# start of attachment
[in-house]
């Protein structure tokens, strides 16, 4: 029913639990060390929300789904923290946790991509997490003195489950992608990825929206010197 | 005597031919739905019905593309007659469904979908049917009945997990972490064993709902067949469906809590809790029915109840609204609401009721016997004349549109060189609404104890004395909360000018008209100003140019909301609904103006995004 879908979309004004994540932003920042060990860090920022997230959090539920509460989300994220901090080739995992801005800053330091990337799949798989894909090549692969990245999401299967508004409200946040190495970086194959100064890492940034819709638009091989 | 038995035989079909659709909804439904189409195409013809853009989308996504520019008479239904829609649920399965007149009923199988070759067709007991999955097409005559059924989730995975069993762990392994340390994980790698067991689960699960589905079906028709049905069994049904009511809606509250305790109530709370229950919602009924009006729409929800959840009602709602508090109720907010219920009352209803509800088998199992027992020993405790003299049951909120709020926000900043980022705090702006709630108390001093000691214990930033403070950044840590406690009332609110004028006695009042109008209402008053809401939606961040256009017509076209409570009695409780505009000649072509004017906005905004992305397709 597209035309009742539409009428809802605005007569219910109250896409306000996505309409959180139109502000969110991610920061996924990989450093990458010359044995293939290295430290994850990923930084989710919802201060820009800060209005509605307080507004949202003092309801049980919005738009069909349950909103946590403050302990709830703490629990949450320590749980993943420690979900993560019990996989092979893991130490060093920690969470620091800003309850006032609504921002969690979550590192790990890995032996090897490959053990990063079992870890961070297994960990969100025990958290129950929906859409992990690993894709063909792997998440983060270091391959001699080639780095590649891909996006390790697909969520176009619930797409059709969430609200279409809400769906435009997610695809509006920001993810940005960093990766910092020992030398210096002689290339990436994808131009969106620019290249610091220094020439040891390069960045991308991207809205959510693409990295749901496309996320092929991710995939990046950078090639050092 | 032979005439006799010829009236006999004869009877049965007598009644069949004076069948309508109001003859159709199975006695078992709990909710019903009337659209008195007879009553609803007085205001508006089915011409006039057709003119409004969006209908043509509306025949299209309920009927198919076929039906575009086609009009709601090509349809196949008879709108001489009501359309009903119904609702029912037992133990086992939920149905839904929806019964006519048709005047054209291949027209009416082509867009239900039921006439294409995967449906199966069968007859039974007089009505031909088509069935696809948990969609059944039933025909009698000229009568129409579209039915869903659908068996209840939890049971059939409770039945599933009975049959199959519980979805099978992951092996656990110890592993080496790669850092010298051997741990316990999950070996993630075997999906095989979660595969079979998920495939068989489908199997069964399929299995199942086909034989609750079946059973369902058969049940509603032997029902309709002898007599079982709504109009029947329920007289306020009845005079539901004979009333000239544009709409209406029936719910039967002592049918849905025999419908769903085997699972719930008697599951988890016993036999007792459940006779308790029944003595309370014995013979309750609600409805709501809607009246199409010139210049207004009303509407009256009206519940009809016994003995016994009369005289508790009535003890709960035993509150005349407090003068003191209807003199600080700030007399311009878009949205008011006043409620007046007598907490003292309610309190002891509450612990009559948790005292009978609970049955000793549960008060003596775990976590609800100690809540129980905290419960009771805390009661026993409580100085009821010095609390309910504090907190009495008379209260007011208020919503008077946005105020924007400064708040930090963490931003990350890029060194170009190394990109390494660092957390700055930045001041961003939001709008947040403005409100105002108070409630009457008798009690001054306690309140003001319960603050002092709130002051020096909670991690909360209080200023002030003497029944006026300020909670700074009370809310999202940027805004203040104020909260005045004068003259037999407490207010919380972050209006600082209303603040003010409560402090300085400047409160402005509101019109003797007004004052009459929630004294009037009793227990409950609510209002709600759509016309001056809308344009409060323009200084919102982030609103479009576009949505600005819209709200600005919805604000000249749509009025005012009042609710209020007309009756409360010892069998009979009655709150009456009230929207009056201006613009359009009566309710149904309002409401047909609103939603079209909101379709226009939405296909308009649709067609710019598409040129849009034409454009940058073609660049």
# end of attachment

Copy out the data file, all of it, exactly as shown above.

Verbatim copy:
[in-house]
């Protein structure tokens, strides 16, 4: 029913639990060390929300789904923290946790991509997490003195489950992608990825929206010197 | 005597031919739905019905593309007659469904979908049917009945997990972490064993709902067949469906809590809790029915109840609204609401009721016997004349549109060189609404104890004395909360000018008209100003140019909301609904103006995004 879908979309004004994540932003920042060990860090920022997230959090539920509460989300994220901090080739995992801005800053330091990337799949798989894909090549692969990245999401299967508004409200946040190495970086194959100064890492940034819709638009091989 | 038995035989079909659709909804439904189409195409013809853009989308996504520019008479239904829609649920399965007149009923199988070759067709007991999955097409005559059924989730995975069993762990392994340390994980790698067991689960699960589905079906028709049905069994049904009511809606509250305790109530709370229950919602009924009006729409929800959840009602709602508090109720907010219920009352209803509800088998199992027992020993405790003299049951909120709020926000900043980022705090702006709630108390001093000691214990930033403070950044840590406690009332609110004028006695009042109008209402008053809401939606961040256009017509076209409570009695409780505009000649072509004017906005905004992305397709 597209035309009742539409009428809802605005007569219910109250896409306000996505309409959180139109502000969110991610920061996924990989450093990458010359044995293939290295430290994850990923930084989710919802201060820009800060209005509605307080507004949202003092309801049980919005738009069909349950909103946590403050302990709830703490629990949450320590749980993943420690979900993560019990996989092979893991130490060093920690969470620091800003309850006032609504921002969690979550590192790990890995032996090897490959053990990063079992870890961070297994960990969100025990958290129950929906859409992990690993894709063909792997998440983060270091391959001699080639780095590649891909996006390790697909969520176009619930797409059709969430609200279409809400769906435009997610695809509006920001993810940005960093990766910092020992030398210096002689290339990436994808131009969106620019290249610091220094020439040891390069960045991308991207809205959510693409990295749901496309996320092929991710995939990046950078090639050092 | 032979005439006799010829009236006999004869009877049965007598009644069949004076069948309508109001003859159709199975006695078992709990909710019903009337659209008195007879009553609803007085205001508006089915011409006039057709003119409004969006209908043509509306025949299209309920009927198919076929039906575009086609009009709601090509349809196949008879709108001489009501359309009903119904609702029912037992133990086992939920149905839904929806019964006519048709005047054209291949027209009416082509867009239900039921006439294409995967449906199966069968007859039974007089009505031909088509069935696809948990969609059944039933025909009698000229009568129409579209039915869903659908068996209840939890049971059939409770039945599933009975049959199959519980979805099978992951092996656990110890592993080496790669850092010298051997741990316990999950070996993630075997999906095989979660595969079979998920495939068989489908199997069964399929299995199942086909034989609750079946059973369902058969049940509603032997029902309709002898007599079982709504109009029947329920007289306020009845005079539901004979009333000239544009709409209406029936719910039967002592049918849905025999419908769903085997699972719930008697599951988890016993036999007792459940006779308790029944003595309370014995013979309750609600409805709501809607009246199409010139210049207004009303509407009256009206519940009809016994003995016994009369005289508790009535003890709960035993509150005349407090003068003191209807003199600080700030007399311009878009949205008011006043409620007046007598907490003292309610309190002891509450612990009559948790005292009978609970049955000793549960008060003596775990976590609800100690809540129980905290419960009771805390009661026993409580100085009821010095609390309910504090907190009495008379209260007011208020919503008077946005105020924007400064708040930090963490931003990350890029060194170009190394990109390494660092957390700055930045001041961003939001709008947040403005409100105002108070409630009457008798009690001054306690309140003001319960603050002092709130002051020096909670991690909360209080200023002030003497029944006026300020909670700074009370809310999202940027805004203040104020909260005045004068003259037999407490207010919380972050209006600082209303603040003010409560402090300085400047409160402005509101019109003797007004004052009459929630004294009037009793227990409950609510209002709600759509016309001056809308344009409060323009200084919102982030609103479009576009949505600005819209709200600005919805604000000249749509009025005012009042609710209020007309009756409360010892069998009979009655709150009456009230929207009056201006613009359009009566309710149904309002409401047909609103939603079209909101379709226009939405296909308009649709067609710019598409040129849009034409454009940058073609660049």